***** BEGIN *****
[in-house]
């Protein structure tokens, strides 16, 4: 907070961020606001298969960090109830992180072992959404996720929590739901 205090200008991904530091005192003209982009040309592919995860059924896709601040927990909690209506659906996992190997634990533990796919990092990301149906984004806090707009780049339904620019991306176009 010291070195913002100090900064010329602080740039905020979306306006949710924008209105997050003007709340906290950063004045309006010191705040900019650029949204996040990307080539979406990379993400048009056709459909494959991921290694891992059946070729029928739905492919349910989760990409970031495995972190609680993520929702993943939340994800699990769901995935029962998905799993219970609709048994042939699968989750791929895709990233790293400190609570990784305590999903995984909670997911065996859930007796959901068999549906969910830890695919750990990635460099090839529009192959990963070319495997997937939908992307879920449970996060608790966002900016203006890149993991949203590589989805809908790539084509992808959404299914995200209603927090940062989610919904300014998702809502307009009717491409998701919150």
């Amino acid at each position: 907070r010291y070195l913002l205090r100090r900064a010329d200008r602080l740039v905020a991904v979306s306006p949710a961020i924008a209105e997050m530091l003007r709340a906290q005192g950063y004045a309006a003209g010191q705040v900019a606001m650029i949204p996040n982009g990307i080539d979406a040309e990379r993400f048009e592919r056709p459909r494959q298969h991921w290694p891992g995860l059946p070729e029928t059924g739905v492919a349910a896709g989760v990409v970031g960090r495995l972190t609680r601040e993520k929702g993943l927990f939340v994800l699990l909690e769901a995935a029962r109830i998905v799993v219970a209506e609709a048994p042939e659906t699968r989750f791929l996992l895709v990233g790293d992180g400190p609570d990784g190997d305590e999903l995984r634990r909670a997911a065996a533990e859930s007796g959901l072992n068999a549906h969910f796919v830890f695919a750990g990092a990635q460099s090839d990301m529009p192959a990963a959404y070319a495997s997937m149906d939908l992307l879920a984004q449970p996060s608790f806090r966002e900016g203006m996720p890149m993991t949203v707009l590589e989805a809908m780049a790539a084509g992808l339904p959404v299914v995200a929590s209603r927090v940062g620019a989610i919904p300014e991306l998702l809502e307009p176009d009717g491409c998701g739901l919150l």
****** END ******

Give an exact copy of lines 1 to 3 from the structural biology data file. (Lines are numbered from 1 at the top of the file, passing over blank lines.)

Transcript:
[in-house]
């Protein structure tokens, strides 16, 4: 907070961020606001298969960090109830992180072992959404996720929590739901 205090200008991904530091005192003209982009040309592919995860059924896709601040927990909690209506659906996992190997634990533990796919990092990301149906984004806090707009780049339904620019991306176009 010291070195913002100090900064010329602080740039905020979306306006949710924008209105997050003007709340906290950063004045309006010191705040900019650029949204996040990307080539979406990379993400048009056709459909494959991921290694891992059946070729029928739905492919349910989760990409970031495995972190609680993520929702993943939340994800699990769901995935029962998905799993219970609709048994042939699968989750791929895709990233790293400190609570990784305590999903995984909670997911065996859930007796959901068999549906969910830890695919750990990635460099090839529009192959990963070319495997997937939908992307879920449970996060608790966002900016203006890149993991949203590589989805809908790539084509992808959404299914995200209603927090940062989610919904300014998702809502307009009717491409998701919150």
């Amino acid at each position: 907070r010291y070195l913002l205090r100090r900064a010329d200008r602080l740039v905020a991904v979306s306006p949710a961020i924008a209105e997050m530091l003007r709340a906290q005192g950063y004045a309006a003209g010191q705040v900019a606001m650029i949204p996040n982009g990307i080539d979406a040309e990379r993400f048009e592919r056709p459909r494959q298969h991921w290694p891992g995860l059946p070729e029928t059924g739905v492919a349910a896709g989760v990409v970031g960090r495995l972190t609680r601040e993520k929702g993943l927990f939340v994800l699990l909690e769901a995935a029962r109830i998905v799993v219970a209506e609709a048994p042939e659906t699968r989750f791929l996992l895709v990233g790293d992180g400190p609570d990784g190997d305590e999903l995984r634990r909670a997911a065996a533990e859930s007796g959901l072992n068999a549906h969910f796919v830890f695919a750990g990092a990635q460099s090839d990301m529009p192959a990963a959404y070319a495997s997937m149906d939908l992307l879920a984004q449970p996060s608790f806090r966002e900016g203006m996720p890149m993991t949203v707009l590589e989805a809908m780049a790539a084509g992808l339904p959404v299914v995200a929590s209603r927090v940062g620019a989610i919904p300014e991306l998702l809502e307009p176009d009717g491409c998701g739901l919150l």